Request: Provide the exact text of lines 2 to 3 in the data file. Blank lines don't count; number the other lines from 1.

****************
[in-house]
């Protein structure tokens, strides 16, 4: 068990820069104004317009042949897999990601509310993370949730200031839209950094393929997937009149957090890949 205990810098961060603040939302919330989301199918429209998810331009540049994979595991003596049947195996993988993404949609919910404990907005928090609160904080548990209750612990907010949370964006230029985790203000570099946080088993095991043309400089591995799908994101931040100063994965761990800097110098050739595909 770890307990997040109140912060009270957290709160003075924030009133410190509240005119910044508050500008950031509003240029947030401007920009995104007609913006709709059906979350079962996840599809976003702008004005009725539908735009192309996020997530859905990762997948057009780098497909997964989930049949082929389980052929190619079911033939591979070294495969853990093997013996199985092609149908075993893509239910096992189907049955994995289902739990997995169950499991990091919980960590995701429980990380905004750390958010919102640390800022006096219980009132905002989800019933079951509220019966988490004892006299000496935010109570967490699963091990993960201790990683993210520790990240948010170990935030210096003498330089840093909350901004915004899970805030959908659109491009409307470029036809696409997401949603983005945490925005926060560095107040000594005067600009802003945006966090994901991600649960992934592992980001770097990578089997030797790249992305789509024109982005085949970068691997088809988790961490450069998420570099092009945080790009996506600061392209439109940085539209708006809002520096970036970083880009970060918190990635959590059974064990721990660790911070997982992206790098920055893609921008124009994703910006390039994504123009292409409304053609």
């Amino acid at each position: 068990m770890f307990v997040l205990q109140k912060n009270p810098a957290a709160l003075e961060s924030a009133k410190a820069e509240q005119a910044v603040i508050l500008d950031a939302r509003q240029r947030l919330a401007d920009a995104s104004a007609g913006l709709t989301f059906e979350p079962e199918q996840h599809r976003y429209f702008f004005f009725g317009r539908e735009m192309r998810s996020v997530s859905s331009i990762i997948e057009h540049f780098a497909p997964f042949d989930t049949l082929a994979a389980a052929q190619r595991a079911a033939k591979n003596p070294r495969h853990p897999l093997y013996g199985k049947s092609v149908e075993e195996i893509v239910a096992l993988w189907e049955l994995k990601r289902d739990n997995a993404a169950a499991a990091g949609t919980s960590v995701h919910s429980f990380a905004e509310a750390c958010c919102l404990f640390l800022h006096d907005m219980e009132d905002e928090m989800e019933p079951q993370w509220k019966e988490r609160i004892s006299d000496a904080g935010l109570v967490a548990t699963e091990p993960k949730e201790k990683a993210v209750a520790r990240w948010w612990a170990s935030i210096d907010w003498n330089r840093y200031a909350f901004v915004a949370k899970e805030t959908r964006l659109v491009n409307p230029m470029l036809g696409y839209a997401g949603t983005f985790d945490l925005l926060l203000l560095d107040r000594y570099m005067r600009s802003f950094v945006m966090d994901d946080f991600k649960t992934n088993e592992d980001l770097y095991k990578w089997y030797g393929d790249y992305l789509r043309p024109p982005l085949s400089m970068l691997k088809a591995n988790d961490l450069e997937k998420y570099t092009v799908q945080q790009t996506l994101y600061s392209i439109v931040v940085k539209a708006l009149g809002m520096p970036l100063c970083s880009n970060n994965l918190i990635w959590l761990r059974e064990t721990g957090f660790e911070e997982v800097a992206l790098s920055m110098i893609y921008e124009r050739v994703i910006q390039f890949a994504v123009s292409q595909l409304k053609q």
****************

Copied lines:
């Protein structure tokens, strides 16, 4: 068990820069104004317009042949897999990601509310993370949730200031839209950094393929997937009149957090890949 205990810098961060603040939302919330989301199918429209998810331009540049994979595991003596049947195996993988993404949609919910404990907005928090609160904080548990209750612990907010949370964006230029985790203000570099946080088993095991043309400089591995799908994101931040100063994965761990800097110098050739595909 770890307990997040109140912060009270957290709160003075924030009133410190509240005119910044508050500008950031509003240029947030401007920009995104007609913006709709059906979350079962996840599809976003702008004005009725539908735009192309996020997530859905990762997948057009780098497909997964989930049949082929389980052929190619079911033939591979070294495969853990093997013996199985092609149908075993893509239910096992189907049955994995289902739990997995169950499991990091919980960590995701429980990380905004750390958010919102640390800022006096219980009132905002989800019933079951509220019966988490004892006299000496935010109570967490699963091990993960201790990683993210520790990240948010170990935030210096003498330089840093909350901004915004899970805030959908659109491009409307470029036809696409997401949603983005945490925005926060560095107040000594005067600009802003945006966090994901991600649960992934592992980001770097990578089997030797790249992305789509024109982005085949970068691997088809988790961490450069998420570099092009945080790009996506600061392209439109940085539209708006809002520096970036970083880009970060918190990635959590059974064990721990660790911070997982992206790098920055893609921008124009994703910006390039994504123009292409409304053609």
């Amino acid at each position: 068990m770890f307990v997040l205990q109140k912060n009270p810098a957290a709160l003075e961060s924030a009133k410190a820069e509240q005119a910044v603040i508050l500008d950031a939302r509003q240029r947030l919330a401007d920009a995104s104004a007609g913006l709709t989301f059906e979350p079962e199918q996840h599809r976003y429209f702008f004005f009725g317009r539908e735009m192309r998810s996020v997530s859905s331009i990762i997948e057009h540049f780098a497909p997964f042949d989930t049949l082929a994979a389980a052929q190619r595991a079911a033939k591979n003596p070294r495969h853990p897999l093997y013996g199985k049947s092609v149908e075993e195996i893509v239910a096992l993988w189907e049955l994995k990601r289902d739990n997995a993404a169950a499991a990091g949609t919980s960590v995701h919910s429980f990380a905004e509310a750390c958010c919102l404990f640390l800022h006096d907005m219980e009132d905002e928090m989800e019933p079951q993370w509220k019966e988490r609160i004892s006299d000496a904080g935010l109570v967490a548990t699963e091990p993960k949730e201790k990683a993210v209750a520790r990240w948010w612990a170990s935030i210096d907010w003498n330089r840093y200031a909350f901004v915004a949370k899970e805030t959908r964006l659109v491009n409307p230029m470029l036809g696409y839209a997401g949603t983005f985790d945490l925005l926060l203000l560095d107040r000594y570099m005067r600009s802003f950094v945006m966090d994901d946080f991600k649960t992934n088993e592992d980001l770097y095991k990578w089997y030797g393929d790249y992305l789509r043309p024109p982005l085949s400089m970068l691997k088809a591995n988790d961490l450069e997937k998420y570099t092009v799908q945080q790009t996506l994101y600061s392209i439109v931040v940085k539209a708006l009149g809002m520096p970036l100063c970083s880009n970060n994965l918190i990635w959590l761990r059974e064990t721990g957090f660790e911070e997982v800097a992206l790098s920055m110098i893609y921008e124009r050739v994703i910006q390039f890949a994504v123009s292409q595909l409304k053609q």